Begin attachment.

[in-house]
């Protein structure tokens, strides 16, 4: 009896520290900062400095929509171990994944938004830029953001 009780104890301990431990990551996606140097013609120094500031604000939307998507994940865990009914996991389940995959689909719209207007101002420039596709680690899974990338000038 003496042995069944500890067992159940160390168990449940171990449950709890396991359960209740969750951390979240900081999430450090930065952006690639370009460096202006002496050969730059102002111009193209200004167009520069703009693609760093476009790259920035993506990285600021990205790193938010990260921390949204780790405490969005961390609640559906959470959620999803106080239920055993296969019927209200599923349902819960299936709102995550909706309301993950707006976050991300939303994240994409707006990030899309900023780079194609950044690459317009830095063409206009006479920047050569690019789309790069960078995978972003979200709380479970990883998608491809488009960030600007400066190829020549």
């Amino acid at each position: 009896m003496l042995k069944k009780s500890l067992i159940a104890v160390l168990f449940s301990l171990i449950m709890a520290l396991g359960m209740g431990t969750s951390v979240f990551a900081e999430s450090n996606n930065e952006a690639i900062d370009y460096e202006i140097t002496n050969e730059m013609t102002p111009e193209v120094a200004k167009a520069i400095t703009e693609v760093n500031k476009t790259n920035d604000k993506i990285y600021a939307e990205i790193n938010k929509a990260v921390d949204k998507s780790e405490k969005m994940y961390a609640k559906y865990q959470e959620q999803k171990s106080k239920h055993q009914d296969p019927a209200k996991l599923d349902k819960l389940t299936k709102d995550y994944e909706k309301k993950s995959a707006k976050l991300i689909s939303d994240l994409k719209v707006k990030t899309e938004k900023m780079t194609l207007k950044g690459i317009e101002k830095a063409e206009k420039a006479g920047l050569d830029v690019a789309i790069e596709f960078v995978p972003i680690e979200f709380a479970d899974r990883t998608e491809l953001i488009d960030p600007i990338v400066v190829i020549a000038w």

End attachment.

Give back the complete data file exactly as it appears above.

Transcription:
[in-house]
């Protein structure tokens, strides 16, 4: 009896520290900062400095929509171990994944938004830029953001 009780104890301990431990990551996606140097013609120094500031604000939307998507994940865990009914996991389940995959689909719209207007101002420039596709680690899974990338000038 003496042995069944500890067992159940160390168990449940171990449950709890396991359960209740969750951390979240900081999430450090930065952006690639370009460096202006002496050969730059102002111009193209200004167009520069703009693609760093476009790259920035993506990285600021990205790193938010990260921390949204780790405490969005961390609640559906959470959620999803106080239920055993296969019927209200599923349902819960299936709102995550909706309301993950707006976050991300939303994240994409707006990030899309900023780079194609950044690459317009830095063409206009006479920047050569690019789309790069960078995978972003979200709380479970990883998608491809488009960030600007400066190829020549």
């Amino acid at each position: 009896m003496l042995k069944k009780s500890l067992i159940a104890v160390l168990f449940s301990l171990i449950m709890a520290l396991g359960m209740g431990t969750s951390v979240f990551a900081e999430s450090n996606n930065e952006a690639i900062d370009y460096e202006i140097t002496n050969e730059m013609t102002p111009e193209v120094a200004k167009a520069i400095t703009e693609v760093n500031k476009t790259n920035d604000k993506i990285y600021a939307e990205i790193n938010k929509a990260v921390d949204k998507s780790e405490k969005m994940y961390a609640k559906y865990q959470e959620q999803k171990s106080k239920h055993q009914d296969p019927a209200k996991l599923d349902k819960l389940t299936k709102d995550y994944e909706k309301k993950s995959a707006k976050l991300i689909s939303d994240l994409k719209v707006k990030t899309e938004k900023m780079t194609l207007k950044g690459i317009e101002k830095a063409e206009k420039a006479g920047l050569d830029v690019a789309i790069e596709f960078v995978p972003i680690e979200f709380a479970d899974r990883t998608e491809l953001i488009d960030p600007i990338v400066v190829i020549a000038w």